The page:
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Sure, a majority of New Yorkers, including a very vocal Jon Stewart, balked at Mayor Michael Bloomberg’s proposal to ban big sodas. But the outspoken critics didn’t get to Henrietta Davis, the mayor of Cambridge, Mass., who asked the city’s health officials this week for recommendations on adopting regulations for the size of sugary sodas served in the city.
Davis, who also serves on a community coalition about children’s health, isn’t necessarily imposing a regulation on size, like Bloomberg’s 16-ounce max, according to Reuters. She is also considering ways of incentivizing restaurants and stores to cut back--not for adults, she said, but for youth: "The target of this effort is super-sized and oversized sugary drinks, especially when children are the primary consumers."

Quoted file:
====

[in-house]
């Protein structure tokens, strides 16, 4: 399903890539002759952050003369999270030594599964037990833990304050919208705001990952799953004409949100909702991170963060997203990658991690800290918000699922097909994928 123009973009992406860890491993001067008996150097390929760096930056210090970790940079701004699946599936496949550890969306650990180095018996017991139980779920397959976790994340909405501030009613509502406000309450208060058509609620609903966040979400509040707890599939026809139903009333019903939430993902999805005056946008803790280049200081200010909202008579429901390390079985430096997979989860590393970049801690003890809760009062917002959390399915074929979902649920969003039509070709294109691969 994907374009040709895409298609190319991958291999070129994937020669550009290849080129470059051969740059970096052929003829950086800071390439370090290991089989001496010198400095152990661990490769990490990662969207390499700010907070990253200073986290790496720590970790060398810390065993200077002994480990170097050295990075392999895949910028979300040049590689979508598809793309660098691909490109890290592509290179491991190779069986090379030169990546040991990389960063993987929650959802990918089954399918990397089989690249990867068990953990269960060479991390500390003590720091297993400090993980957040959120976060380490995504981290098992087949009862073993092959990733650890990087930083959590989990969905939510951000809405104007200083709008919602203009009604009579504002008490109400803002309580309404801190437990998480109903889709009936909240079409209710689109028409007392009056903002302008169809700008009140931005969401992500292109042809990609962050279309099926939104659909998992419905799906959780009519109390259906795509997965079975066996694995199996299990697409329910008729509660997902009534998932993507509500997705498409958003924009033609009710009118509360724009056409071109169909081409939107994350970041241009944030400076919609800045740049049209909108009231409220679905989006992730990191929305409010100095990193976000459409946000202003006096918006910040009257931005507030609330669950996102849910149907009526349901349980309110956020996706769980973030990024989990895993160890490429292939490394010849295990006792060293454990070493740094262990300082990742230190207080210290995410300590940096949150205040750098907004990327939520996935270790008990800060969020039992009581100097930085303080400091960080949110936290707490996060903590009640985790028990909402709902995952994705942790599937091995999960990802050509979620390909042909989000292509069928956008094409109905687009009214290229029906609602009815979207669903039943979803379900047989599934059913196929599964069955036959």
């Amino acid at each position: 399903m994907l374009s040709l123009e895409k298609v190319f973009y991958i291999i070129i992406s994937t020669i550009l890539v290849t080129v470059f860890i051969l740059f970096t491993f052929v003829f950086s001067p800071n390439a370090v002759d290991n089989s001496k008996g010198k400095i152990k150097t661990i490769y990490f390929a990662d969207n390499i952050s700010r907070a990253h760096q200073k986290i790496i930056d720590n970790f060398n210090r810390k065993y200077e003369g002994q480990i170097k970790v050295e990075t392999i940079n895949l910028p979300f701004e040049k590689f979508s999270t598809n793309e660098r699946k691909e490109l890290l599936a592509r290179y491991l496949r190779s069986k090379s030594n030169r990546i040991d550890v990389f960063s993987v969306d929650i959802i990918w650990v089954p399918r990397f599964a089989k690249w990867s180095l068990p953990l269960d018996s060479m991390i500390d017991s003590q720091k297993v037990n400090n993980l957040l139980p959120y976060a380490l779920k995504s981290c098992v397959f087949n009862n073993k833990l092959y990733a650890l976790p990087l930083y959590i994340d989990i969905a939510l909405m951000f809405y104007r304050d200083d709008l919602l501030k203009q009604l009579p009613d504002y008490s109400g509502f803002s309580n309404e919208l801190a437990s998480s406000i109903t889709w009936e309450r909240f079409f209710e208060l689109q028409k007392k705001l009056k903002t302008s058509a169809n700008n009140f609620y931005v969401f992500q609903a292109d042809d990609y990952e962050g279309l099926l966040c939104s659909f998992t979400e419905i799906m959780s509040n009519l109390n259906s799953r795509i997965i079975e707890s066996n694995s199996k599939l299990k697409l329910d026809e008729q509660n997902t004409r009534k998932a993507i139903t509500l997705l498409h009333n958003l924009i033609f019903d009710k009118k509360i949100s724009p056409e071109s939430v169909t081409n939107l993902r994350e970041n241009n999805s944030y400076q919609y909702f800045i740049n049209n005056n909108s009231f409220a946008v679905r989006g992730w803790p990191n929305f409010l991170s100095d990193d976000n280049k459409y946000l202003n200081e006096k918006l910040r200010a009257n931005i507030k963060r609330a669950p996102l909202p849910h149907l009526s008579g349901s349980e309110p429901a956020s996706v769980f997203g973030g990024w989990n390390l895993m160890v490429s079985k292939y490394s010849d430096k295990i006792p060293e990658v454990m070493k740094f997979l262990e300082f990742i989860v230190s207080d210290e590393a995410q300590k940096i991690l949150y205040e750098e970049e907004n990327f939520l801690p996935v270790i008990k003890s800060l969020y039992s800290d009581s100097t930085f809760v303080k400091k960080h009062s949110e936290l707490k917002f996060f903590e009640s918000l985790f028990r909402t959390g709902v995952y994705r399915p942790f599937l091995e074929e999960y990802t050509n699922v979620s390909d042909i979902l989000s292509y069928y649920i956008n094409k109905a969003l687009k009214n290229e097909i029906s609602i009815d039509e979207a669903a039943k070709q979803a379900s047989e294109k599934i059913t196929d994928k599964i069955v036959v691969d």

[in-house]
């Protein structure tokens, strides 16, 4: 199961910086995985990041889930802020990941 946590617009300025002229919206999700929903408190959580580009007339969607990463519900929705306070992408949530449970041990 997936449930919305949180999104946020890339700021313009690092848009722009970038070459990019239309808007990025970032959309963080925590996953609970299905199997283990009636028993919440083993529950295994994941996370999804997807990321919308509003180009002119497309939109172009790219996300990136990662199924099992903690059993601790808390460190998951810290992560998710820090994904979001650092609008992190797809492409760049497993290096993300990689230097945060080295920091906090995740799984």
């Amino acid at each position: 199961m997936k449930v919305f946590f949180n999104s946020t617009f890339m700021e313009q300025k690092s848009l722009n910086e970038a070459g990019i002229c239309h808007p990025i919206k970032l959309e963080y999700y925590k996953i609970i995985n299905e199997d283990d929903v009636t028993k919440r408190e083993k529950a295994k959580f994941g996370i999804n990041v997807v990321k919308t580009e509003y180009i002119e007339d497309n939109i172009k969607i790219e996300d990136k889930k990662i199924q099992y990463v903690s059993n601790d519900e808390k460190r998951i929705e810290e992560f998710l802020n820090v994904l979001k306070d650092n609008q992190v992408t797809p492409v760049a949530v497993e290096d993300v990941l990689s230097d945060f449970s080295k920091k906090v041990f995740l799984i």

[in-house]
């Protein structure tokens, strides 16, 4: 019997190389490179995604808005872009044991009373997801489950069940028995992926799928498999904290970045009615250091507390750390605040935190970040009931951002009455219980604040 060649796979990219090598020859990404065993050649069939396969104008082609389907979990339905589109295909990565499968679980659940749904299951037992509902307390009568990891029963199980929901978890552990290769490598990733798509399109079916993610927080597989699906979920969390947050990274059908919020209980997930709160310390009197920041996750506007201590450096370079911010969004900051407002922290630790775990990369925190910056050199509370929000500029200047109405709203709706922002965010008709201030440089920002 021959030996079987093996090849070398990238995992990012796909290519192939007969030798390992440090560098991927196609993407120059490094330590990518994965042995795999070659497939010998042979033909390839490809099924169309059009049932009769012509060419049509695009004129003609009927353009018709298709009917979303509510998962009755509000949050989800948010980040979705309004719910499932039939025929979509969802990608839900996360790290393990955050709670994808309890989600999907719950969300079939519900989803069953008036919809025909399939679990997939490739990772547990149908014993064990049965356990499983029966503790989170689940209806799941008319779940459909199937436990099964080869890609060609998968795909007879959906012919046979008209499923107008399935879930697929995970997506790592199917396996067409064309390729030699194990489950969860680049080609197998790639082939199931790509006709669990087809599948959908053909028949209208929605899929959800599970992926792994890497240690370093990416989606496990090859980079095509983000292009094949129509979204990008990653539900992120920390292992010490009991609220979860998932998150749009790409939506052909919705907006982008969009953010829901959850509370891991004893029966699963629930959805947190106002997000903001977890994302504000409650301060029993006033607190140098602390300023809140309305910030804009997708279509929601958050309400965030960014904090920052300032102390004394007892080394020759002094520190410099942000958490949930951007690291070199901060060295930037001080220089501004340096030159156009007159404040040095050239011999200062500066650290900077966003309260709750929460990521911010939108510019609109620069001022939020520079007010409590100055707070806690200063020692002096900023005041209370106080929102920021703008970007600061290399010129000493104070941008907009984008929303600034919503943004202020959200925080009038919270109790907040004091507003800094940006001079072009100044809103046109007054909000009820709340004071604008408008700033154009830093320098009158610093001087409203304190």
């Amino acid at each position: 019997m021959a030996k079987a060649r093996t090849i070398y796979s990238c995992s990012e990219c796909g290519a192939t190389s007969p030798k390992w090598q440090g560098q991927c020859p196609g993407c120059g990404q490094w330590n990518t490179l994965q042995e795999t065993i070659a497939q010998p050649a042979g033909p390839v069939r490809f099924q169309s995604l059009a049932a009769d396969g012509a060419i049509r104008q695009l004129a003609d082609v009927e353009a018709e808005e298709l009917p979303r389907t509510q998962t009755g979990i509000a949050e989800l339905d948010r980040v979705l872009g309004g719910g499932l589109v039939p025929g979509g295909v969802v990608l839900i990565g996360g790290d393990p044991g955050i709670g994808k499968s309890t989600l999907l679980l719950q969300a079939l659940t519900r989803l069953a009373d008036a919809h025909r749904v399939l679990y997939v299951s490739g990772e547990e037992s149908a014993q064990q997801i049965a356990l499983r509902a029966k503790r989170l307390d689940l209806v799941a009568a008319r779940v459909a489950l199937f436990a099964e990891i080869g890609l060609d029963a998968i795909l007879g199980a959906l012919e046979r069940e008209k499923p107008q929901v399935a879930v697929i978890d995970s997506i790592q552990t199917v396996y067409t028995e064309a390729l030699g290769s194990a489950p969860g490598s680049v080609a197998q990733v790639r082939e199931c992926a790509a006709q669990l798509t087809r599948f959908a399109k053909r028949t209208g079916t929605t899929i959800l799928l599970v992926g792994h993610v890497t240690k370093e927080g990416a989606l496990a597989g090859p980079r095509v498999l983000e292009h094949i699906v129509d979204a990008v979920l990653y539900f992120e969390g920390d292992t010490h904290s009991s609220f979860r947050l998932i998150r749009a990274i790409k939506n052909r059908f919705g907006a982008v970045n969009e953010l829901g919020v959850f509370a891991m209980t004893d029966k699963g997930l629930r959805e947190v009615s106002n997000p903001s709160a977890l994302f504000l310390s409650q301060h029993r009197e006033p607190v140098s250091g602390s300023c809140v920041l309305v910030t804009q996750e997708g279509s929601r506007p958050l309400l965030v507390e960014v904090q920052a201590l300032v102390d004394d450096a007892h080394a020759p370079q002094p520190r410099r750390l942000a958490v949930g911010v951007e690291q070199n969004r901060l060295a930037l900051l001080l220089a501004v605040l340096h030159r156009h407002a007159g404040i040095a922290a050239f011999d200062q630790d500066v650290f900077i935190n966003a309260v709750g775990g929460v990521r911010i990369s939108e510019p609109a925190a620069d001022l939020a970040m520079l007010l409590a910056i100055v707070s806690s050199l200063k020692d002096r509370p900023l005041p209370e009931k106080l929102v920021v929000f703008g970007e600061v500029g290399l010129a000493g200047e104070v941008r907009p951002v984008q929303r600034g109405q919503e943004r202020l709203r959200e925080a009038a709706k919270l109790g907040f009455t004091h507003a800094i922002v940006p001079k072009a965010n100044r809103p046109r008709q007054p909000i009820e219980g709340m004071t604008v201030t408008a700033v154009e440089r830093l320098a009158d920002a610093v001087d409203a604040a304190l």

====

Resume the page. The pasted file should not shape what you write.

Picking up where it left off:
The home of Harvard and M.I.T. already has public health regulations in place, serving to dissuade citizens from smoking and consuming trans fats. But Davis’ proposal is already ruffling some feathers.
A local 7-Eleven sells plenty of the chain’s signature Big Gulp, the branch manager told the Associated Press, but the customers are almost exclusively adults. "We appreciate her trying to do something about the kids, their weight, but that is not the way to go about it," he said, suggesting to start with school programs. "Don’t put it on the stores."